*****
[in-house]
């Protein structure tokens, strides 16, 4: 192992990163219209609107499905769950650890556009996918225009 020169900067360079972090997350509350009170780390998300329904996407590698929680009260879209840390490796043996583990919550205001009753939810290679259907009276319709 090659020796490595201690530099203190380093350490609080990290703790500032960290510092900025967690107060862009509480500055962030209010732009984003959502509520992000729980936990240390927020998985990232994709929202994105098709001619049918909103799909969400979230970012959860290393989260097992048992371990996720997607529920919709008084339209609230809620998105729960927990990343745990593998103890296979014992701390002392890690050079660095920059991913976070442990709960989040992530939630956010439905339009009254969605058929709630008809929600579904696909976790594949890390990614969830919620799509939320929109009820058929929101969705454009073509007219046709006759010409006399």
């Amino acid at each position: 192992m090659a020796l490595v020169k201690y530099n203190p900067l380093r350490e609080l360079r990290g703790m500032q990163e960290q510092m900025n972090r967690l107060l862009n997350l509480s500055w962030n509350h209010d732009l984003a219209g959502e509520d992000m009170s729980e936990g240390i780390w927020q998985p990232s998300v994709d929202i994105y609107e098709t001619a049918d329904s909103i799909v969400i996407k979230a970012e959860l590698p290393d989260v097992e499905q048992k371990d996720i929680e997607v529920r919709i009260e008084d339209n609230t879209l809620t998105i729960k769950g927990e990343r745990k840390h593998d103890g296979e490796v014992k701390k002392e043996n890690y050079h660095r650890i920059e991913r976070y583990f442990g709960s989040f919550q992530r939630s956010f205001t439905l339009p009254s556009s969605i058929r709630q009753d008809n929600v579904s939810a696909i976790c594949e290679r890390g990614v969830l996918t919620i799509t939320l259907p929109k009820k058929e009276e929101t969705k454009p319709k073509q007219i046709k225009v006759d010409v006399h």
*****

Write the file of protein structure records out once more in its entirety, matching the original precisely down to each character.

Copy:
[in-house]
């Protein structure tokens, strides 16, 4: 192992990163219209609107499905769950650890556009996918225009 020169900067360079972090997350509350009170780390998300329904996407590698929680009260879209840390490796043996583990919550205001009753939810290679259907009276319709 090659020796490595201690530099203190380093350490609080990290703790500032960290510092900025967690107060862009509480500055962030209010732009984003959502509520992000729980936990240390927020998985990232994709929202994105098709001619049918909103799909969400979230970012959860290393989260097992048992371990996720997607529920919709008084339209609230809620998105729960927990990343745990593998103890296979014992701390002392890690050079660095920059991913976070442990709960989040992530939630956010439905339009009254969605058929709630008809929600579904696909976790594949890390990614969830919620799509939320929109009820058929929101969705454009073509007219046709006759010409006399």
């Amino acid at each position: 192992m090659a020796l490595v020169k201690y530099n203190p900067l380093r350490e609080l360079r990290g703790m500032q990163e960290q510092m900025n972090r967690l107060l862009n997350l509480s500055w962030n509350h209010d732009l984003a219209g959502e509520d992000m009170s729980e936990g240390i780390w927020q998985p990232s998300v994709d929202i994105y609107e098709t001619a049918d329904s909103i799909v969400i996407k979230a970012e959860l590698p290393d989260v097992e499905q048992k371990d996720i929680e997607v529920r919709i009260e008084d339209n609230t879209l809620t998105i729960k769950g927990e990343r745990k840390h593998d103890g296979e490796v014992k701390k002392e043996n890690y050079h660095r650890i920059e991913r976070y583990f442990g709960s989040f919550q992530r939630s956010f205001t439905l339009p009254s556009s969605i058929r709630q009753d008809n929600v579904s939810a696909i976790c594949e290679r890390g990614v969830l996918t919620i799509t939320l259907p929109k009820k058929e009276e929101t969705k454009p319709k073509q007219i046709k225009v006759d010409v006399h």